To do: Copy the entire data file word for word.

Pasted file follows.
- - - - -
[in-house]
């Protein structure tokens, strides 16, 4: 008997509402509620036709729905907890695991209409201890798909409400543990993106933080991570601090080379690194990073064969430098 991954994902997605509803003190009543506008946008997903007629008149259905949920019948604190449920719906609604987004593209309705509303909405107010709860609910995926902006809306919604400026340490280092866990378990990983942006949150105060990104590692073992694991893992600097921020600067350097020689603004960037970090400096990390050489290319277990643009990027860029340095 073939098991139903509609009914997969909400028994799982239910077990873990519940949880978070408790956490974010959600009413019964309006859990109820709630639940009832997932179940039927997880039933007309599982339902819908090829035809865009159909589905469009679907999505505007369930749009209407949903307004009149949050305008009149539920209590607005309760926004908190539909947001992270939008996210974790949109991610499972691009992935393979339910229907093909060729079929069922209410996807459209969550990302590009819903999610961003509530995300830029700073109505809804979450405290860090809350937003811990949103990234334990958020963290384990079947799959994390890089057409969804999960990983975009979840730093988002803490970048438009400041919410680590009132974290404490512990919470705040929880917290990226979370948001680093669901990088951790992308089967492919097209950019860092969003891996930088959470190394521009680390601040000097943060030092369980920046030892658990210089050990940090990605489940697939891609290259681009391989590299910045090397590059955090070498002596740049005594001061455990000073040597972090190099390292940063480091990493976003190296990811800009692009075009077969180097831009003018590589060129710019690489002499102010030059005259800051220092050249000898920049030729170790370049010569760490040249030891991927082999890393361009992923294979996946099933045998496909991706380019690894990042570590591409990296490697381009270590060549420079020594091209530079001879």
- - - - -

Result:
[in-house]
């Protein structure tokens, strides 16, 4: 008997509402509620036709729905907890695991209409201890798909409400543990993106933080991570601090080379690194990073064969430098 991954994902997605509803003190009543506008946008997903007629008149259905949920019948604190449920719906609604987004593209309705509303909405107010709860609910995926902006809306919604400026340490280092866990378990990983942006949150105060990104590692073992694991893992600097921020600067350097020689603004960037970090400096990390050489290319277990643009990027860029340095 073939098991139903509609009914997969909400028994799982239910077990873990519940949880978070408790956490974010959600009413019964309006859990109820709630639940009832997932179940039927997880039933007309599982339902819908090829035809865009159909589905469009679907999505505007369930749009209407949903307004009149949050305008009149539920209590607005309760926004908190539909947001992270939008996210974790949109991610499972691009992935393979339910229907093909060729079929069922209410996807459209969550990302590009819903999610961003509530995300830029700073109505809804979450405290860090809350937003811990949103990234334990958020963290384990079947799959994390890089057409969804999960990983975009979840730093988002803490970048438009400041919410680590009132974290404490512990919470705040929880917290990226979370948001680093669901990088951790992308089967492919097209950019860092969003891996930088959470190394521009680390601040000097943060030092369980920046030892658990210089050990940090990605489940697939891609290259681009391989590299910045090397590059955090070498002596740049005594001061455990000073040597972090190099390292940063480091990493976003190296990811800009692009075009077969180097831009003018590589060129710019690489002499102010030059005259800051220092050249000898920049030729170790370049010569760490040249030891991927082999890393361009992923294979996946099933045998496909991706380019690894990042570590591409990296490697381009270590060549420079020594091209530079001879």